Parties, unions, and protesters draw political lines in the sand as LNG debate continues

A dated photo of the province's official opposition, NDP John Horgan.

What is expected to be a week long debate on the merits of a law to push forward the development of BC’S first LNG project near Prince Rupert continues today.

The legislation was tabled on Monday and NDP leader John Horgan wasted no time in stating the official opposition will vote against the bill.

He claims the government agreement with Pacific Northwest LNG amounts to a 25-year tax holiday for the Petronas-led consortium, with no job guarantees for British Columbians.

“I said last fall when I supported the fiscal framework that was tabled by the government, that we would be following this negotiation closely,” Horgan said.

“We had four conditions, those conditions have not been met. The people of British Columbia expect their government to negotiate on their behalf, not on behalf of foreign governments and foreign companies.”

Mr. Horgan claims the government’s own documents suggest they’ll be using temporary foreign workers.

However, while making it clear his support is contingent on the jobs staying in house, Tom Sigurdson with the Building Trades Council has endorsed the project.

That noted, Premier Christy Clark launched her defence of the legislation, and while conceding there are no job guarantees written into the deal, she and Finance Minister Mike De Jong are both confident BC workers will be first in line for the alleged thousands of jobs in the LNG sector.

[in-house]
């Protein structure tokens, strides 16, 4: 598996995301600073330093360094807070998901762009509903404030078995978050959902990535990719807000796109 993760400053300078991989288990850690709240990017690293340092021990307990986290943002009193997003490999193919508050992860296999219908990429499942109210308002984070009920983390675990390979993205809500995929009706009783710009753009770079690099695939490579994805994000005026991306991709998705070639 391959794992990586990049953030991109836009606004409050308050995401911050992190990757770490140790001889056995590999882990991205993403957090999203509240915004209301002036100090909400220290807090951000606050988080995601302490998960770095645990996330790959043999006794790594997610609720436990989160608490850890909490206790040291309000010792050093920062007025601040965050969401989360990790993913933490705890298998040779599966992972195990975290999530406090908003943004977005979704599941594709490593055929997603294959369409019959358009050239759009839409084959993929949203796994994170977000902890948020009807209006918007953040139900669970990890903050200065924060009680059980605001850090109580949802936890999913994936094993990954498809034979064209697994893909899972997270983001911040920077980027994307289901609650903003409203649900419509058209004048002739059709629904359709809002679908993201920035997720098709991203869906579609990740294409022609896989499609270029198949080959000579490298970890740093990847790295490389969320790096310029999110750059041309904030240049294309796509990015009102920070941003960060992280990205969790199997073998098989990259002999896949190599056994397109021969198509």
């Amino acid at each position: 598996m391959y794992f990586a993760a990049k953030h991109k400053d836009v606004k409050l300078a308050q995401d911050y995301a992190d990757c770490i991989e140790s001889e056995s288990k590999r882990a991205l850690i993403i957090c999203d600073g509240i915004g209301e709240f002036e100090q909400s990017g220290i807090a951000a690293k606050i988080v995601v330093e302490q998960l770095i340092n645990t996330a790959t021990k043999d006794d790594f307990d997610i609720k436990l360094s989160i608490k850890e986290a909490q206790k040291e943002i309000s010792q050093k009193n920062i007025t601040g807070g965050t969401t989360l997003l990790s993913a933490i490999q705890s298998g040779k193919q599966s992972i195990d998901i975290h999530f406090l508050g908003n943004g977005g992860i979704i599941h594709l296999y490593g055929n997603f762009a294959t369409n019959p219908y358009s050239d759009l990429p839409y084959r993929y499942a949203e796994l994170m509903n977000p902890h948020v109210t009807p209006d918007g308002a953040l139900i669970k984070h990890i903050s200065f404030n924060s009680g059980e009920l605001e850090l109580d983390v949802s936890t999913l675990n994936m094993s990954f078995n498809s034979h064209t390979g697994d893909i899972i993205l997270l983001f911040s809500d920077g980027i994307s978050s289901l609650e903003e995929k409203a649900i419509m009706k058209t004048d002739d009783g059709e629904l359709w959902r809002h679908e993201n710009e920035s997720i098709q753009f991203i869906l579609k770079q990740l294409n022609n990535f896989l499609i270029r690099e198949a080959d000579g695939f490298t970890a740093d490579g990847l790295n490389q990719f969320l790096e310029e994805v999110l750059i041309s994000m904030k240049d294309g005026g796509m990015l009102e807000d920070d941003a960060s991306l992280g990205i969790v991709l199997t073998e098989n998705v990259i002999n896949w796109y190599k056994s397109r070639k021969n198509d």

“There’s a reason the unions support what we’re doing, and there’s a reason the unions disagree with what Mr. Horgan has said,” Clark said.

“It’s because they know that if we work together and we’re really committed to making sure that British Columbians are first in line for those jobs, British Columbians will get those jobs first.”

Added De Jong: “I know this about British Columbians… they can compete with other Canadians, they can compete with anyone in the world. British Columbians are going to be in demand for the thousands of jobs that these projects will bring with them.”

The legislation will pave the way for the $36-billion dollar Pacific NorthWest LNG project by protecting the consortium from future taxes targeting the LNG industry for 25 years.

That includes everything from carbon tax hikes, to new rules on greenhouse gas emissions, and critics see it as a short-sighted move to score political points.

At the legislature this week, security officials have removed protesters chanting “No consent…No LNG,” and suggesting, among other things, that the government is opening the door to the oil and gas industry to accelerate climate change.

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